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You can also see a street view of the park and surrounding area. Yes, there will be a phone number, too. You need to go to the parks. Take time to build a relationship with the….
So making friends with the park manager is essential to your mobile home investing business. You can offer to pay the manager a referral fee for each home they refer to you that you buy.
They will help you sell mobile homes, too. You cannot find mobile home deals sitting at home. Here are a few more sneaky ways to find good, cheap mobile homes that have worked well for me: 3. Mobile Home Dealers When someone wants to buy a new mobile home, the dealer will take their old mobile home in as trade.
The dealer then has to move the mobile home to their lot to resell at a discount. Mobile Home Movers Mobile home movers get great deals—even free mobile homes offered to them all the time. Find out who the mobile home movers are in your area. When they and other big players buy a mobile home park, they usually want to liquidate the existing park-owned homes, especially if they are older homes. Find out if they are buying any parks in your town and if they will have any park-owned homes to liquidate.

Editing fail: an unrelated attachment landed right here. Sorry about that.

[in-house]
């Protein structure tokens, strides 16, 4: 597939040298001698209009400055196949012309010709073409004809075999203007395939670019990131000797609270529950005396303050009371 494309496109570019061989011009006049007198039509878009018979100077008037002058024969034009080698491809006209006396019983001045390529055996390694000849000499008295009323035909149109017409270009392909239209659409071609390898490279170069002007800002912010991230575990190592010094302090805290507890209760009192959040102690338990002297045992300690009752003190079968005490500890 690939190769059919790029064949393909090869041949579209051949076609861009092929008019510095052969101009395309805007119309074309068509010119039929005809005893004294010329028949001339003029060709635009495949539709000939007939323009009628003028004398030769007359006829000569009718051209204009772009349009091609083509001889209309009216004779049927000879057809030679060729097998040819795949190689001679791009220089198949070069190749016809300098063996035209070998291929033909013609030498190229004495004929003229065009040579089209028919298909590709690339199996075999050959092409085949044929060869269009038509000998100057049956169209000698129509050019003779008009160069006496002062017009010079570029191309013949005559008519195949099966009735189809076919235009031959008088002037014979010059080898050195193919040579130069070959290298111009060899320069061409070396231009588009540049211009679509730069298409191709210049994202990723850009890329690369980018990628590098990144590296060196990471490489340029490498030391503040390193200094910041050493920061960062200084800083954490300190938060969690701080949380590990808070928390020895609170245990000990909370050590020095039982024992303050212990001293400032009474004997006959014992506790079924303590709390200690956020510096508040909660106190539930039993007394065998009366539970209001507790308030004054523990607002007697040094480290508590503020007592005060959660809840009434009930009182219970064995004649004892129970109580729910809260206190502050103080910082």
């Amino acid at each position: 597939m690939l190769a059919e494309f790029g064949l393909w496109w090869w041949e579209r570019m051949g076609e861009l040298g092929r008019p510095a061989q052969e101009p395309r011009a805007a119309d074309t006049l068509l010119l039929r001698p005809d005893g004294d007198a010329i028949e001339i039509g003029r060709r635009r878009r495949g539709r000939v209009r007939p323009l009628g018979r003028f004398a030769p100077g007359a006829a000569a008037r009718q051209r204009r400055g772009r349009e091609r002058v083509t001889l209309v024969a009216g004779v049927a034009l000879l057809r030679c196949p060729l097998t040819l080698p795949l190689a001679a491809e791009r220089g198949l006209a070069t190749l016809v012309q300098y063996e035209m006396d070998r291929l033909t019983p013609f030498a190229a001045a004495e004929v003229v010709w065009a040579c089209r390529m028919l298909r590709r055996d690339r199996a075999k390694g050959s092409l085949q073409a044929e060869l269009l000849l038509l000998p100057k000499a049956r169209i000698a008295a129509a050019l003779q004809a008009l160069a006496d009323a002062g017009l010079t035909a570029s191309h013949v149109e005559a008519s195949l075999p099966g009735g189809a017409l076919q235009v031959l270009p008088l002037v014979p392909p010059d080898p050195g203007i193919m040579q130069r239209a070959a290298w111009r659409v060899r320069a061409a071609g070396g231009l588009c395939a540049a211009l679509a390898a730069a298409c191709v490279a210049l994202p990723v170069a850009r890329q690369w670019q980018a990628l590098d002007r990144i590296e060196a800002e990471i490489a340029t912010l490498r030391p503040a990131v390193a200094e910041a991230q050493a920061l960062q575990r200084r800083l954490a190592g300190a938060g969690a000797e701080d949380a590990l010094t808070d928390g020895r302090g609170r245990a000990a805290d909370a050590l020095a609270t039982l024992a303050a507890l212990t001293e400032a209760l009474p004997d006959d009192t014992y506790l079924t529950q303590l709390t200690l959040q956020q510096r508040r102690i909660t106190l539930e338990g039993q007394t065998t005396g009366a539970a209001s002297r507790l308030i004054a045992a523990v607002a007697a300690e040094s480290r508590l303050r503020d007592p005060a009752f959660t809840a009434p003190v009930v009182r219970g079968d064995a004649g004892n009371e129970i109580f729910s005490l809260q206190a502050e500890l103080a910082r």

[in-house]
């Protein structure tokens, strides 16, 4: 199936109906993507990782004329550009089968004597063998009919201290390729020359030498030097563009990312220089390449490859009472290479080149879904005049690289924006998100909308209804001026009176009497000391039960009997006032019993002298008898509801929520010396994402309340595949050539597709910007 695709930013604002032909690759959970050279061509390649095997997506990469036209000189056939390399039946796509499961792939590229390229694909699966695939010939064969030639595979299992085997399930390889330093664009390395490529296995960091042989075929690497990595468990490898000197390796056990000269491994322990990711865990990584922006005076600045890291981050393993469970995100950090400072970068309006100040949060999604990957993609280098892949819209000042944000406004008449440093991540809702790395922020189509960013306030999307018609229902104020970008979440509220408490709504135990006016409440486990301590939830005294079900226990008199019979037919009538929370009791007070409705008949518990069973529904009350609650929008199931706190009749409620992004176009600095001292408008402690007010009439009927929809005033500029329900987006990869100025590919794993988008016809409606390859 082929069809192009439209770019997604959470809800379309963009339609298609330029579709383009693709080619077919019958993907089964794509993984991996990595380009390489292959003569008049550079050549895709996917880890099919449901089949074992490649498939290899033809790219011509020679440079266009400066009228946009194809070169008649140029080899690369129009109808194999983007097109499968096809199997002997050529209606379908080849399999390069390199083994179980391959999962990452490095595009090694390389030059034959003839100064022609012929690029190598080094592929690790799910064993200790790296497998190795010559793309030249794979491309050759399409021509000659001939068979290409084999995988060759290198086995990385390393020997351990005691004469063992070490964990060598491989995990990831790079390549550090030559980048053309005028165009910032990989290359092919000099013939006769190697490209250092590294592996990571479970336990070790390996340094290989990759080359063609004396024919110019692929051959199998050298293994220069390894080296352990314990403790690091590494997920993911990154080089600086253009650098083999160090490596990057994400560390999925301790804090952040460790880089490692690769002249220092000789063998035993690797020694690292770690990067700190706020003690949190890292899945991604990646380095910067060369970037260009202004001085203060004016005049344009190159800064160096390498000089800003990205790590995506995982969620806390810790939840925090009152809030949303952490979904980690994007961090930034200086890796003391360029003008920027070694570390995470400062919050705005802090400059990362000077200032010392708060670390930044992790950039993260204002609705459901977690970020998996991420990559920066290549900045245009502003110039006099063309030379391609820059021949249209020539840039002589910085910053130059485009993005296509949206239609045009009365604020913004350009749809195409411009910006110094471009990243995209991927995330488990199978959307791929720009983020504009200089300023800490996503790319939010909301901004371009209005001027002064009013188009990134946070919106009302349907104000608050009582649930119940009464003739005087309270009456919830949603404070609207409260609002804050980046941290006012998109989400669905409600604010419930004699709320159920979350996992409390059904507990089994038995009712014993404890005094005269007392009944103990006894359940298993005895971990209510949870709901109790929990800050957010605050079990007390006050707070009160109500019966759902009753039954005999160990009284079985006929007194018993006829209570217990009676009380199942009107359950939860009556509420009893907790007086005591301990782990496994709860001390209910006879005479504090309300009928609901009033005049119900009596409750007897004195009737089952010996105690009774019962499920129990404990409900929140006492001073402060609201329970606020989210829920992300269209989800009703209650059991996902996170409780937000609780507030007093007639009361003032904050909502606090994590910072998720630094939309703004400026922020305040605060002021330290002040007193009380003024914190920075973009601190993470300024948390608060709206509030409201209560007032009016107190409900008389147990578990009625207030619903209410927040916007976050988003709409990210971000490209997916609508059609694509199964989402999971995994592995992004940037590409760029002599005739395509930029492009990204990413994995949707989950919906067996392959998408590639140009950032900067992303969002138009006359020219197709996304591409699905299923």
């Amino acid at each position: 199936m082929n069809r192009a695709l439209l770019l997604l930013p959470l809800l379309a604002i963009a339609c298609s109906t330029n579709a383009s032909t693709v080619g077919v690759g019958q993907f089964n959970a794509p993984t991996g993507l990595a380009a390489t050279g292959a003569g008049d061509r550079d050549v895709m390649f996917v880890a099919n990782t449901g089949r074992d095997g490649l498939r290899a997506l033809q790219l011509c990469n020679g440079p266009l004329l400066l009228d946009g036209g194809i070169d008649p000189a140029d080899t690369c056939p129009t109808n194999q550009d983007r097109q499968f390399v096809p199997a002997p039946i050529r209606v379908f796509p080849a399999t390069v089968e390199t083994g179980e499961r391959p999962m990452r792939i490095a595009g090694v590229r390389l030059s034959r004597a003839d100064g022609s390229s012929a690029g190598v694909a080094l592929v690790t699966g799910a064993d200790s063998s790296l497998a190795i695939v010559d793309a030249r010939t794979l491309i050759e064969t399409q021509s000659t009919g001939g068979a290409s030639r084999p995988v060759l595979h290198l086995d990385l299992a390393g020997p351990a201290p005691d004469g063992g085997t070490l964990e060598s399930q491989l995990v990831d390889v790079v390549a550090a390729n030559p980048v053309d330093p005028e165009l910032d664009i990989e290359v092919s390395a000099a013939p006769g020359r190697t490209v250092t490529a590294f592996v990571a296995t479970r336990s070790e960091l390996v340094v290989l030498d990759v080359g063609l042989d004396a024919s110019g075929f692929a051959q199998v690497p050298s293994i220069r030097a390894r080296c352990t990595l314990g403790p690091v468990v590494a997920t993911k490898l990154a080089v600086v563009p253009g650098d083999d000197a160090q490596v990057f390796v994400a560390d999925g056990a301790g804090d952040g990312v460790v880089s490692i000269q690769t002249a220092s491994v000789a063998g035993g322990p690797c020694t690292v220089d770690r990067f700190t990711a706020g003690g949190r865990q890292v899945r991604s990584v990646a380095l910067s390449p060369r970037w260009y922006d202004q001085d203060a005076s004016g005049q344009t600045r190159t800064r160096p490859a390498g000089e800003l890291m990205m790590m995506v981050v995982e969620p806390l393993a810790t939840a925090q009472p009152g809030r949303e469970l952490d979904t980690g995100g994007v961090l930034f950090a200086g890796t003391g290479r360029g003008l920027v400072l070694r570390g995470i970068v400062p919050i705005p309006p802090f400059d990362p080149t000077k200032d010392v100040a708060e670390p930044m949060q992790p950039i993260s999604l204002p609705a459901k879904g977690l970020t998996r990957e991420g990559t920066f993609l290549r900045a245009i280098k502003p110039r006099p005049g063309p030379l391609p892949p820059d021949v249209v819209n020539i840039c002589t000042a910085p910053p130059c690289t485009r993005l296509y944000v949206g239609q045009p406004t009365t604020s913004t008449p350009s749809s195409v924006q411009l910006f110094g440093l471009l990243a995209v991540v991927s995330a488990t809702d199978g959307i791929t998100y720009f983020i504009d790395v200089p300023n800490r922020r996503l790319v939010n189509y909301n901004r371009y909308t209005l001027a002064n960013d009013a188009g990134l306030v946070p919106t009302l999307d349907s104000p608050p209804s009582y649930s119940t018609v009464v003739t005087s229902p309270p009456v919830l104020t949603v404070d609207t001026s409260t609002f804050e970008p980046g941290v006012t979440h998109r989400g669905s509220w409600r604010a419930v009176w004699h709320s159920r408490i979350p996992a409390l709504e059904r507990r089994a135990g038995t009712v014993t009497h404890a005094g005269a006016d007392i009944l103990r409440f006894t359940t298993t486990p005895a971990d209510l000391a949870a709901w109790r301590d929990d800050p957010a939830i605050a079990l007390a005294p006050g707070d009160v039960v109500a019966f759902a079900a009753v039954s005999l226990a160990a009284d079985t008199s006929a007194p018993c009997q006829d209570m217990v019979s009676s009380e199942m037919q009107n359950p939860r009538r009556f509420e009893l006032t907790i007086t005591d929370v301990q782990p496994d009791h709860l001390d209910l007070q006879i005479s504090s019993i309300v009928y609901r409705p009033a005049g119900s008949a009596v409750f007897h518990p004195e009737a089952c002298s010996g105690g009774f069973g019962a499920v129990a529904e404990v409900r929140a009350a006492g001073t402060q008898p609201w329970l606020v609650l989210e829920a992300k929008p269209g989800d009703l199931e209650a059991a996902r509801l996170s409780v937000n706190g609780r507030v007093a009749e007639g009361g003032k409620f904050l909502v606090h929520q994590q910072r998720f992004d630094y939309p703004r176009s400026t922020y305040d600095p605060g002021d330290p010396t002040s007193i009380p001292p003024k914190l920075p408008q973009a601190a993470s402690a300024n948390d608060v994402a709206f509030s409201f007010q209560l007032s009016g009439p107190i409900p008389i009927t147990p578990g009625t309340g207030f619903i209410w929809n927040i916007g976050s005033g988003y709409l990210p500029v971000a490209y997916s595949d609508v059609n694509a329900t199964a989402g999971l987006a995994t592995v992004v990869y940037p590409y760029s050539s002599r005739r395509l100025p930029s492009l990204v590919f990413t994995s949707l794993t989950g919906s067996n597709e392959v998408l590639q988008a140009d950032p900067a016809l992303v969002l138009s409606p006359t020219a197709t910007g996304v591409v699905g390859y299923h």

This particular niche includes homes on lots, not in parks. And they come in two varieties: single wides and double wides. So, count on paying cash or using creative financing to buy these properties. Mobile Home Parks Mobile home parks typically include multiple single wide mobile homes or RVs on one lot. Sometimes the investor owns the land and the homes, but other times the park owner simply leases spaces to individual owners of homes.
This niche varies from tiny parks with several homes to enormous parks with hundreds of homes. This can be a very profitable niche with extremely high cash on cash returns. But the management demand is often much higher for these properties.